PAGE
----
Letter to the Editor: A condensed history of Ukraine, and why the US needs to support it

Reader Butch Reynolds says America’s enemies are watching to see what we do.

On December 5, 1994, leaders of the United States, the United Kingdom, and the Russian Federation met in Budapest, Hungary, to pledge security assurances to Ukraine in connection with its accession to the Treaty on the Nonproliferation of Nuclear Weapons (NPT) as a non-nuclear-weapons state. The signing of the so-called Budapest Memorandum resulted in Ukraine’s agreement to relinquish the world’s third-largest nuclear arsenal, which the country inherited from the collapsed Soviet Union, and transfer all nuclear warheads to Russia for dismantlement. The signatories of the memorandum pledged to respect Ukraine’s territorial integrity and inviolability of its borders, and to refrain from the use or threat of military force. Russia breached these commitments with its annexation of Crimea in 2014, its subsequent aggression in eastern Ukraine beginning 2014, and its current escalation of its attempt to take over the entire country by force since 2022.

Ukrainians are fighting for their freedom and self-determination as an independent sovereign democracy against an unprovoked Russian aggression. They are greatly outnumbered and currently outgunned. When war started, everyone thought it would be over in a few days and President Zelensky was offered safe travel out of the country. His reply was “We need ammunition not a ride out of here”. We did provide material support and the Ukrainians held out and even won back some of their territory. But while the rest of NATO and the European Union has been providing all the aid they can, a small number of our politicians are sitting on our aid package while Ukrainian soldiers are being outgunned, killed and wounded, civilian population murdered, and infrastructure destroyed.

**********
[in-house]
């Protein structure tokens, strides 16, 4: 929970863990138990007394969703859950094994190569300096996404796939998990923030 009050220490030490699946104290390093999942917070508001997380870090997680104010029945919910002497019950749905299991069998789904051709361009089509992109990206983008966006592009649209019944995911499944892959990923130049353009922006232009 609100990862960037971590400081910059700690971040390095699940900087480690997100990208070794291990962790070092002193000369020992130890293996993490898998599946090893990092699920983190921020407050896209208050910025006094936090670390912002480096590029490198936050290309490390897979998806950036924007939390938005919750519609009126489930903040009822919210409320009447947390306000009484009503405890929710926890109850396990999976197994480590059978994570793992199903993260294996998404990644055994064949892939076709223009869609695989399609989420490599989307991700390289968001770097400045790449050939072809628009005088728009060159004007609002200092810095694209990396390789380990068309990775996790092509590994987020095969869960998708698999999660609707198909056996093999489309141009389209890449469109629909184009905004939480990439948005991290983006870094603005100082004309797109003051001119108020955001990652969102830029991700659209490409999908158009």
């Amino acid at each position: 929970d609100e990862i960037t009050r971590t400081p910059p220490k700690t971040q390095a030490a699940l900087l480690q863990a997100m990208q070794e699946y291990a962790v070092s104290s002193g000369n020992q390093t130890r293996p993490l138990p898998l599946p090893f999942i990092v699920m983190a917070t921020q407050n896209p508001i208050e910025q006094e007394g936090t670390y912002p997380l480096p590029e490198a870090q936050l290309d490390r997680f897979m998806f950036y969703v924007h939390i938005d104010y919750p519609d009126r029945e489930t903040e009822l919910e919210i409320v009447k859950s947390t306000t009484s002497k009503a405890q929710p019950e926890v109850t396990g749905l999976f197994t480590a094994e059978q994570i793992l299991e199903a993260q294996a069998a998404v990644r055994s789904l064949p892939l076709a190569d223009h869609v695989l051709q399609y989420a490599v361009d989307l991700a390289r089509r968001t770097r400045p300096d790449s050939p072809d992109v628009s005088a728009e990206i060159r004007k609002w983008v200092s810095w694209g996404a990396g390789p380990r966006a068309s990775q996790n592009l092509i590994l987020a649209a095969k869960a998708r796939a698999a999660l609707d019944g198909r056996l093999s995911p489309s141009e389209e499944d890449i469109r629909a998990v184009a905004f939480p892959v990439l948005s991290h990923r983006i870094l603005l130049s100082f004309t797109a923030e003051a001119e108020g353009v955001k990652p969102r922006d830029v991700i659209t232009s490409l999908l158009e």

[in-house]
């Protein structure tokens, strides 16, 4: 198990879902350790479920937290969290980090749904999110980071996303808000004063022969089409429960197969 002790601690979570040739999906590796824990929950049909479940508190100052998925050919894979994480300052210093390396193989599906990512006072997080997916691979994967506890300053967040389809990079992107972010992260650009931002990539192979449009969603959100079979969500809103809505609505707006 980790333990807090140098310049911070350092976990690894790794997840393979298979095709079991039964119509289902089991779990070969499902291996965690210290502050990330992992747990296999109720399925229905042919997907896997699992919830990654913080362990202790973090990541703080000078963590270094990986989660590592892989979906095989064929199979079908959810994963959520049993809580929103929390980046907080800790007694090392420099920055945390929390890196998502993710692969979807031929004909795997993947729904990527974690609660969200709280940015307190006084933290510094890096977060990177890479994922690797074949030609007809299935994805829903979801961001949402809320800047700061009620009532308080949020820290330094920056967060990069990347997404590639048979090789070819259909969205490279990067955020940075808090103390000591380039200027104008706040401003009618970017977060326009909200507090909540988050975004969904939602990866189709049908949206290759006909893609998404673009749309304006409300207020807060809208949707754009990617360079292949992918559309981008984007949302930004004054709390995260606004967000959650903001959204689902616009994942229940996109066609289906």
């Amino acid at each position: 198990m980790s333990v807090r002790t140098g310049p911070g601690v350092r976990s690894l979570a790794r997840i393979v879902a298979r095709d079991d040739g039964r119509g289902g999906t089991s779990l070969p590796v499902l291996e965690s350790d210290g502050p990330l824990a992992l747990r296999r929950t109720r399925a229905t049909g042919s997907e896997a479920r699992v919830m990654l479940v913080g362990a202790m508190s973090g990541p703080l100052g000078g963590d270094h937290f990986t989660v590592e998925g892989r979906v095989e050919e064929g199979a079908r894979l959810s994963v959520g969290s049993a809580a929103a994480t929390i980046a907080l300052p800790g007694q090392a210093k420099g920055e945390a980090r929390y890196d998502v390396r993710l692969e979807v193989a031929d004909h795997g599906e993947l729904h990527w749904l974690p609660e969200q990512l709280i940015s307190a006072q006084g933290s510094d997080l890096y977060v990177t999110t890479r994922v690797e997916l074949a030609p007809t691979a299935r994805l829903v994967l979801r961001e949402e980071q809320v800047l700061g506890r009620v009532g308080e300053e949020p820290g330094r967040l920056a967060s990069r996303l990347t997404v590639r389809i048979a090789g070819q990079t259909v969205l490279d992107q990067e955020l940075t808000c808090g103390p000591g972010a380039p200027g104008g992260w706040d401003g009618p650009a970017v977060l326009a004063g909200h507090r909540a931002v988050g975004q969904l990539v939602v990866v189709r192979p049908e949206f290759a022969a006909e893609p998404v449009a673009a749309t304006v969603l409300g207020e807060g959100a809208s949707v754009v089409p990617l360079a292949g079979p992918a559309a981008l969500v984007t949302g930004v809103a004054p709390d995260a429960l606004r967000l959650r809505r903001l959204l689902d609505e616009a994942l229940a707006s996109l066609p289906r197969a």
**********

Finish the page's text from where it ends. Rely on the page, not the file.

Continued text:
The whole world is watching how America meets her international commitments and pledges of security support. If there is a Russian victory there will be serious consequences for America’s European and Asian allies, as well as the USA itself. As Mitch McConnell has stated, what happens to Ukraine has “a direct and vital bearing on America’s National Security and vital interests”. We don’t want to return to the 1930”s world view and isolationism that almost prevented the Lend Lease program from supporting Great Britain’s fight for survival during WWII. Our current national defense budget is about 3% of our GDP and less than 4% of that is being proposed for Ukraine military aid. We should be able to afford that and rebuild our military industrial base at the same time. European aid to Ukraine is currently about double that of the US to date.

Ukrainians have shown they have the willpower, grit, and ability to win if provided the “ammunition” and material support they require. China and other adversaries are watching closely to see if we will abandon our friends and allies in Europe, then perhaps we will not live up to our stated commitments elsewhere (e.g.Taiwan). The consequences of failure to deliver now will fall on our children and grandchildren. Don’t let that happen!

Butch Reynolds

Bonney Lake